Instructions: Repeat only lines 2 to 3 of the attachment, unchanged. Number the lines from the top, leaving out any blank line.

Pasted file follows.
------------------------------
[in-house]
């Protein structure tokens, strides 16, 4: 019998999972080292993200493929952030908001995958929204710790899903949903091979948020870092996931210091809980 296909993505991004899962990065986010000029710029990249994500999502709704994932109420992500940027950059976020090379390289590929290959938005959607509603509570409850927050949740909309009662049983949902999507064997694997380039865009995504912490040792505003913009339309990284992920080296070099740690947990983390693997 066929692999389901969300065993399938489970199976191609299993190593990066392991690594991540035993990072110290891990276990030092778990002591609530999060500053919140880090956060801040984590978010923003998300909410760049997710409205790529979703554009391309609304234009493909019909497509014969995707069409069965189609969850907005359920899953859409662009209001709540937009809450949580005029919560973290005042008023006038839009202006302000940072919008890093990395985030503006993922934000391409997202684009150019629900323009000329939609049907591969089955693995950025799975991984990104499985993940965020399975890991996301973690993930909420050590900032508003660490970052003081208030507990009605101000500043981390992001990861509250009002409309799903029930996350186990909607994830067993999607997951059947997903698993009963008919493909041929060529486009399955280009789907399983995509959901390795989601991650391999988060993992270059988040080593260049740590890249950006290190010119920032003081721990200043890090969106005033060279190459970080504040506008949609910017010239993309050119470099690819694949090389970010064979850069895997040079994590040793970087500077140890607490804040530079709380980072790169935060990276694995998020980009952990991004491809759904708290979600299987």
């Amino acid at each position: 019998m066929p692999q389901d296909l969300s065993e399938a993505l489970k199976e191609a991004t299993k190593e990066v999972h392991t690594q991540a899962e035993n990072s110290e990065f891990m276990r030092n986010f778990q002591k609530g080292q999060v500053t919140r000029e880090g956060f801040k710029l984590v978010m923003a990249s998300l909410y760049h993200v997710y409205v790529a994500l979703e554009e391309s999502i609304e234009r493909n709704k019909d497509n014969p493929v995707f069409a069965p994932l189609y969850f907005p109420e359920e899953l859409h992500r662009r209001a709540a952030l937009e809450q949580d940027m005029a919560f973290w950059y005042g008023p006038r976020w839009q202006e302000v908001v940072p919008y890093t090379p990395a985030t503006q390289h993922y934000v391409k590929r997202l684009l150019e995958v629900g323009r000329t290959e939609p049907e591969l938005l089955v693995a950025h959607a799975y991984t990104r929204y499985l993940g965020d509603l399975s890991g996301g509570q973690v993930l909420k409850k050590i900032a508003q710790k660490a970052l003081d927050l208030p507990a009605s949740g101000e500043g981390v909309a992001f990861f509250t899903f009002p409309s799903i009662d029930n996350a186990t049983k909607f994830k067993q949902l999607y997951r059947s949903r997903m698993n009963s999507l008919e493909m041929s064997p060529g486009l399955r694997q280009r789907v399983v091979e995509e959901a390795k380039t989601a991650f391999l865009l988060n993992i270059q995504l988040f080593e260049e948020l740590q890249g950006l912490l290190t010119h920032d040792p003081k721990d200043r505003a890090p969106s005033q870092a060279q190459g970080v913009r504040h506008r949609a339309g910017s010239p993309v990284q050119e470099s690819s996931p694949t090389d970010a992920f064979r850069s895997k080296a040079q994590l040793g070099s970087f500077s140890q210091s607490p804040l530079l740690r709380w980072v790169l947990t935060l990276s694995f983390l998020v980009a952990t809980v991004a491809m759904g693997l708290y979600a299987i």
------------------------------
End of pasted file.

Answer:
């Protein structure tokens, strides 16, 4: 019998999972080292993200493929952030908001995958929204710790899903949903091979948020870092996931210091809980 296909993505991004899962990065986010000029710029990249994500999502709704994932109420992500940027950059976020090379390289590929290959938005959607509603509570409850927050949740909309009662049983949902999507064997694997380039865009995504912490040792505003913009339309990284992920080296070099740690947990983390693997 066929692999389901969300065993399938489970199976191609299993190593990066392991690594991540035993990072110290891990276990030092778990002591609530999060500053919140880090956060801040984590978010923003998300909410760049997710409205790529979703554009391309609304234009493909019909497509014969995707069409069965189609969850907005359920899953859409662009209001709540937009809450949580005029919560973290005042008023006038839009202006302000940072919008890093990395985030503006993922934000391409997202684009150019629900323009000329939609049907591969089955693995950025799975991984990104499985993940965020399975890991996301973690993930909420050590900032508003660490970052003081208030507990009605101000500043981390992001990861509250009002409309799903029930996350186990909607994830067993999607997951059947997903698993009963008919493909041929060529486009399955280009789907399983995509959901390795989601991650391999988060993992270059988040080593260049740590890249950006290190010119920032003081721990200043890090969106005033060279190459970080504040506008949609910017010239993309050119470099690819694949090389970010064979850069895997040079994590040793970087500077140890607490804040530079709380980072790169935060990276694995998020980009952990991004491809759904708290979600299987």
């Amino acid at each position: 019998m066929p692999q389901d296909l969300s065993e399938a993505l489970k199976e191609a991004t299993k190593e990066v999972h392991t690594q991540a899962e035993n990072s110290e990065f891990m276990r030092n986010f778990q002591k609530g080292q999060v500053t919140r000029e880090g956060f801040k710029l984590v978010m923003a990249s998300l909410y760049h993200v997710y409205v790529a994500l979703e554009e391309s999502i609304e234009r493909n709704k019909d497509n014969p493929v995707f069409a069965p994932l189609y969850f907005p109420e359920e899953l859409h992500r662009r209001a709540a952030l937009e809450q949580d940027m005029a919560f973290w950059y005042g008023p006038r976020w839009q202006e302000v908001v940072p919008y890093t090379p990395a985030t503006q390289h993922y934000v391409k590929r997202l684009l150019e995958v629900g323009r000329t290959e939609p049907e591969l938005l089955v693995a950025h959607a799975y991984t990104r929204y499985l993940g965020d509603l399975s890991g996301g509570q973690v993930l909420k409850k050590i900032a508003q710790k660490a970052l003081d927050l208030p507990a009605s949740g101000e500043g981390v909309a992001f990861f509250t899903f009002p409309s799903i009662d029930n996350a186990t049983k909607f994830k067993q949902l999607y997951r059947s949903r997903m698993n009963s999507l008919e493909m041929s064997p060529g486009l399955r694997q280009r789907v399983v091979e995509e959901a390795k380039t989601a991650f391999l865009l988060n993992i270059q995504l988040f080593e260049e948020l740590q890249g950006l912490l290190t010119h920032d040792p003081k721990d200043r505003a890090p969106s005033q870092a060279q190459g970080v913009r504040h506008r949609a339309g910017s010239p993309v990284q050119e470099s690819s996931p694949t090389d970010a992920f064979r850069s895997k080296a040079q994590l040793g070099s970087f500077s140890q210091s607490p804040l530079l740690r709380w980072v790169l947990t935060l990276s694995f983390l998020v980009a952990t809980v991004a491809m759904g693997l708290y979600a299987i």